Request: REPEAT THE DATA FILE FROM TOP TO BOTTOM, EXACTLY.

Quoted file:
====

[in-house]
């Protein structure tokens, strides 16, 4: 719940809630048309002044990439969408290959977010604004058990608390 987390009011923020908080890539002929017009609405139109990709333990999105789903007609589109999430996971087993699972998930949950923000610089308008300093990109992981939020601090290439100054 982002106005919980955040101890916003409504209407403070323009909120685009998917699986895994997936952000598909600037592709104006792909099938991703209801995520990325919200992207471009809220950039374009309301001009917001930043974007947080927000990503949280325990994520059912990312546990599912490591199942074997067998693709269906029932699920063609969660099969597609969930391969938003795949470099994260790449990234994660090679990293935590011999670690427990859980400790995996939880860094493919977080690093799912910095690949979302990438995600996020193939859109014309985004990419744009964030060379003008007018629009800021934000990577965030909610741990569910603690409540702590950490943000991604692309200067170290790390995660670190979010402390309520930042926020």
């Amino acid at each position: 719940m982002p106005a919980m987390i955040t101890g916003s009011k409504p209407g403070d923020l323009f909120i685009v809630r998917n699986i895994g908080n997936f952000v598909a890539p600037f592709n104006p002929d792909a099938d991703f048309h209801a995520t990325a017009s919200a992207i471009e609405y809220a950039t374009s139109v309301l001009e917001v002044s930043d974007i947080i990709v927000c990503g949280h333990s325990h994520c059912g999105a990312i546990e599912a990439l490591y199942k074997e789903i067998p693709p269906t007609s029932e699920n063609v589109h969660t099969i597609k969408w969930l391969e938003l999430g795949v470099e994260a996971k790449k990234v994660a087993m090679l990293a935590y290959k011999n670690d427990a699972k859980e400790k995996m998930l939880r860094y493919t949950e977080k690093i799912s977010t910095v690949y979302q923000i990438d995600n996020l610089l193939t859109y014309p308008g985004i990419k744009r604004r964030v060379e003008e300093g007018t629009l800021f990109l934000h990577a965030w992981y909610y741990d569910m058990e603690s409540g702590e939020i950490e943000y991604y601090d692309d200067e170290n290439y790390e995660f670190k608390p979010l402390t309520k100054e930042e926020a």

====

[in-house]
């Protein structure tokens, strides 16, 4: 719940809630048309002044990439969408290959977010604004058990608390 987390009011923020908080890539002929017009609405139109990709333990999105789903007609589109999430996971087993699972998930949950923000610089308008300093990109992981939020601090290439100054 982002106005919980955040101890916003409504209407403070323009909120685009998917699986895994997936952000598909600037592709104006792909099938991703209801995520990325919200992207471009809220950039374009309301001009917001930043974007947080927000990503949280325990994520059912990312546990599912490591199942074997067998693709269906029932699920063609969660099969597609969930391969938003795949470099994260790449990234994660090679990293935590011999670690427990859980400790995996939880860094493919977080690093799912910095690949979302990438995600996020193939859109014309985004990419744009964030060379003008007018629009800021934000990577965030909610741990569910603690409540702590950490943000991604692309200067170290790390995660670190979010402390309520930042926020």
């Amino acid at each position: 719940m982002p106005a919980m987390i955040t101890g916003s009011k409504p209407g403070d923020l323009f909120i685009v809630r998917n699986i895994g908080n997936f952000v598909a890539p600037f592709n104006p002929d792909a099938d991703f048309h209801a995520t990325a017009s919200a992207i471009e609405y809220a950039t374009s139109v309301l001009e917001v002044s930043d974007i947080i990709v927000c990503g949280h333990s325990h994520c059912g999105a990312i546990e599912a990439l490591y199942k074997e789903i067998p693709p269906t007609s029932e699920n063609v589109h969660t099969i597609k969408w969930l391969e938003l999430g795949v470099e994260a996971k790449k990234v994660a087993m090679l990293a935590y290959k011999n670690d427990a699972k859980e400790k995996m998930l939880r860094y493919t949950e977080k690093i799912s977010t910095v690949y979302q923000i990438d995600n996020l610089l193939t859109y014309p308008g985004i990419k744009r604004r964030v060379e003008e300093g007018t629009l800021f990109l934000h990577a965030w992981y909610y741990d569910m058990e603690s409540g702590e939020i950490e943000y991604y601090d692309d200067e170290n290439y790390e995660f670190k608390p979010l402390t309520k100054e930042e926020a």